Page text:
Ray Baartz
Personal information
Full name Raymond Henry Baartz[1]
Date of birth (1947-03-06) 6 March 1947 (age 77)
Place of birth Newcastle, New South Wales
Height 5 ft 10 in (1.78 m)[1]
Position(s) Striker
Youth career
1963 Adamstown Rosebuds
1963–1965 Manchester United
Senior career*
Years Team Apps (Gls)
1966–1974 Sydney Hakoah 236 (211)
International career
1967–1974 Australia 48 (18)
*Club domestic league appearances and goals, correct as of 25 August 2007
‡ National team caps and goals, correct as of 25 August 2007

Raymond Henry "Ray" Baartz (born 6 March 1947) is an Australian former soccer player who played as a forward. He represented Australia 48 times between 1967 and 1974, scoring 18 goals, making him the nation's eighth-highest goal scorer of all time.

Baartz was born in Newcastle, New South Wales and spent his early years playing for Adamstown. At 17 he joined Manchester United and after 6 months signed on a two-year contract. In 1966 he returned to Australia and transferred to Sydney Hakoah for a then Australian record of £5600. He played 236 club matches scoring 211 goals.

Baartz was selected in the Australian squad to play in the World Cup finals in 1974[2] but his career was prematurely ended after he was felled by a blow from Uruguay's Luis Garisto (known as el Loco (in English crazy)) in a friendly international fixture at the Sydney Cricket Ground. The blow to his throat had damaged his carotid artery.[3]

Ray currently still lives in Newcastle.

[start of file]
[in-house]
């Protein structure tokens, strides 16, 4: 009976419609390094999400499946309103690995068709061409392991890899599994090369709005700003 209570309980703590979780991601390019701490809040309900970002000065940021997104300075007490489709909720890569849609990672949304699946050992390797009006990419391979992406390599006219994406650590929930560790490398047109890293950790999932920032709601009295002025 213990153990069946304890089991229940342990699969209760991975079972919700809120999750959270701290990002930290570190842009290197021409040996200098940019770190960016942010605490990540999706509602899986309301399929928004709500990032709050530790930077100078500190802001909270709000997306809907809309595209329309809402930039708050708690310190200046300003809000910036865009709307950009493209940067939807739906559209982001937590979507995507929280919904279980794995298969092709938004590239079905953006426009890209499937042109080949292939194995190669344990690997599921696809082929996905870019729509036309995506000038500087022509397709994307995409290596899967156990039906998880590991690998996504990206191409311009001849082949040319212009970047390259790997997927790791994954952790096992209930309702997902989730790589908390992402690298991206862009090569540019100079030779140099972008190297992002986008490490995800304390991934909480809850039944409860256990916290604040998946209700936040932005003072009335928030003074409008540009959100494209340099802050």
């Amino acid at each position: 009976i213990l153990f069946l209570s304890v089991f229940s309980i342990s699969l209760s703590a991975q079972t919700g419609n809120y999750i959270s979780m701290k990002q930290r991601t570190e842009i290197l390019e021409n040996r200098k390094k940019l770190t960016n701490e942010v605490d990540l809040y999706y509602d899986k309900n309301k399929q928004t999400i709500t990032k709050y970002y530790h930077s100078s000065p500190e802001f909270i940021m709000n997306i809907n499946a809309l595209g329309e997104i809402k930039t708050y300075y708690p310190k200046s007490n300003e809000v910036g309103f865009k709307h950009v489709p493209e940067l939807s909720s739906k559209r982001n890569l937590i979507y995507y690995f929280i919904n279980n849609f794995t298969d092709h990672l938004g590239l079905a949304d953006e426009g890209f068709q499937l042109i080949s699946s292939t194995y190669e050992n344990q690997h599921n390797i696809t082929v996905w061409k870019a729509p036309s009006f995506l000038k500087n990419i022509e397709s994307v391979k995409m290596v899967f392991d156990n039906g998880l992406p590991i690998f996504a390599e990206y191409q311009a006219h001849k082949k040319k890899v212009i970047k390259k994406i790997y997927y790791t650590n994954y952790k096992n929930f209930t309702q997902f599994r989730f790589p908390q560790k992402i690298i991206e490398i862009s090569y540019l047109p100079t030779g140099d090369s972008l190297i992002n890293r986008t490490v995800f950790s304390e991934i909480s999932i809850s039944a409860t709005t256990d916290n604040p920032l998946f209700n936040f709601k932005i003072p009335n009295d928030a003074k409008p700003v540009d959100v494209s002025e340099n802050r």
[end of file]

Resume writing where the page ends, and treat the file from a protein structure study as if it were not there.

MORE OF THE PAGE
Awards and recognition

Baartz was inducted into the Sport Australia Hall of Fame in 1985.[4]

Baartz Terrace in the Sydney suburb of Glenwood is named for him.[5]

On 5 December 2000, Baartz was awarded the Australian Sports Medal for services to soccer.[6]

On 12 July 2012, Baartz was named in the Greatest ever Australian team.[7]


  1. ^ a b "Player Biographies". sonsofunited.com. Archived from the original on 3 October 2015. Retrieved 29 September 2015.
  2. ^ 1974 World Cup Wikipedia link. Retrieved: 20 November 2010
  3. ^ "Moments in time". The Age, Melbourne. 19 November 2005. Archived from the original on 13 March 2010. Retrieved 14 April 2009.
  4. ^ "Ray Baartz". Sport Australia Hall of Fame. Archived from the original on 24 September 2020. Retrieved 13 July 2020.
  5. ^ O'Maley, Christine (20 January 2010). "Park is a goner". Blacktown Advocate. Cumberland Newspapers. p. 14. ...streets are named after well known football identities...
  6. ^ "Ray Baartz". Department of the Prime Minister and Cabinet. Archived from the original on 22 February 2019. Retrieved 6 January 2012.
  7. ^ "Harry Kewell named as greatest ever Australian footballer". Herald Sun. Retrieved 12 July 2012.